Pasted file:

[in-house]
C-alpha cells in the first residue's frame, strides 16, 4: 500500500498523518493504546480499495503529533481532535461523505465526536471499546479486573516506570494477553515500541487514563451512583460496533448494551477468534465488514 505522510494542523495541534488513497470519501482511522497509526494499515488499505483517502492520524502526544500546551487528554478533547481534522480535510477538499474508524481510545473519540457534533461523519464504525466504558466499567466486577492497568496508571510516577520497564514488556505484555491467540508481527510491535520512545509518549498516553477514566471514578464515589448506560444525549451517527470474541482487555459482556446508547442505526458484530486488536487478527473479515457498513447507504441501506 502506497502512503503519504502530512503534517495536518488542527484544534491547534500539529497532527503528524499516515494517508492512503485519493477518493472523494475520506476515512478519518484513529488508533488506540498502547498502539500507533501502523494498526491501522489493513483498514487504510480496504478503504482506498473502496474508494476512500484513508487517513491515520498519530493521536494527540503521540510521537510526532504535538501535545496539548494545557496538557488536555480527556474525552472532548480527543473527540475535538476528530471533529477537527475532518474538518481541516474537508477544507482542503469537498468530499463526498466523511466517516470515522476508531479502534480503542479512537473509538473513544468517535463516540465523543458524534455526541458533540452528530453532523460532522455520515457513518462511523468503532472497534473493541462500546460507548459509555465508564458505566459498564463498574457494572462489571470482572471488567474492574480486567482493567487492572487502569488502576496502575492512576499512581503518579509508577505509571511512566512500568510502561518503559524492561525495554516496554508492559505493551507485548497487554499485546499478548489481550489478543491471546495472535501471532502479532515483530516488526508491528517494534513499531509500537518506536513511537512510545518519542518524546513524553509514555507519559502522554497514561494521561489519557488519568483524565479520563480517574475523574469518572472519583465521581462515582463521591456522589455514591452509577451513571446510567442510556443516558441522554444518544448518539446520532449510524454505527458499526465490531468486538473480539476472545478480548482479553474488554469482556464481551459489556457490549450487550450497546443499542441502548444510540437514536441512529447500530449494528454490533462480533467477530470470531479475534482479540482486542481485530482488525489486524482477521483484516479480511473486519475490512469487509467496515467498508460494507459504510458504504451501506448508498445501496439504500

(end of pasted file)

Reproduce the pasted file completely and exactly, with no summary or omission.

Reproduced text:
[in-house]
C-alpha cells in the first residue's frame, strides 16, 4: 500500500498523518493504546480499495503529533481532535461523505465526536471499546479486573516506570494477553515500541487514563451512583460496533448494551477468534465488514 505522510494542523495541534488513497470519501482511522497509526494499515488499505483517502492520524502526544500546551487528554478533547481534522480535510477538499474508524481510545473519540457534533461523519464504525466504558466499567466486577492497568496508571510516577520497564514488556505484555491467540508481527510491535520512545509518549498516553477514566471514578464515589448506560444525549451517527470474541482487555459482556446508547442505526458484530486488536487478527473479515457498513447507504441501506 502506497502512503503519504502530512503534517495536518488542527484544534491547534500539529497532527503528524499516515494517508492512503485519493477518493472523494475520506476515512478519518484513529488508533488506540498502547498502539500507533501502523494498526491501522489493513483498514487504510480496504478503504482506498473502496474508494476512500484513508487517513491515520498519530493521536494527540503521540510521537510526532504535538501535545496539548494545557496538557488536555480527556474525552472532548480527543473527540475535538476528530471533529477537527475532518474538518481541516474537508477544507482542503469537498468530499463526498466523511466517516470515522476508531479502534480503542479512537473509538473513544468517535463516540465523543458524534455526541458533540452528530453532523460532522455520515457513518462511523468503532472497534473493541462500546460507548459509555465508564458505566459498564463498574457494572462489571470482572471488567474492574480486567482493567487492572487502569488502576496502575492512576499512581503518579509508577505509571511512566512500568510502561518503559524492561525495554516496554508492559505493551507485548497487554499485546499478548489481550489478543491471546495472535501471532502479532515483530516488526508491528517494534513499531509500537518506536513511537512510545518519542518524546513524553509514555507519559502522554497514561494521561489519557488519568483524565479520563480517574475523574469518572472519583465521581462515582463521591456522589455514591452509577451513571446510567442510556443516558441522554444518544448518539446520532449510524454505527458499526465490531468486538473480539476472545478480548482479553474488554469482556464481551459489556457490549450487550450497546443499542441502548444510540437514536441512529447500530449494528454490533462480533467477530470470531479475534482479540482486542481485530482488525489486524482477521483484516479480511473486519475490512469487509467496515467498508460494507459504510458504504451501506448508498445501496439504500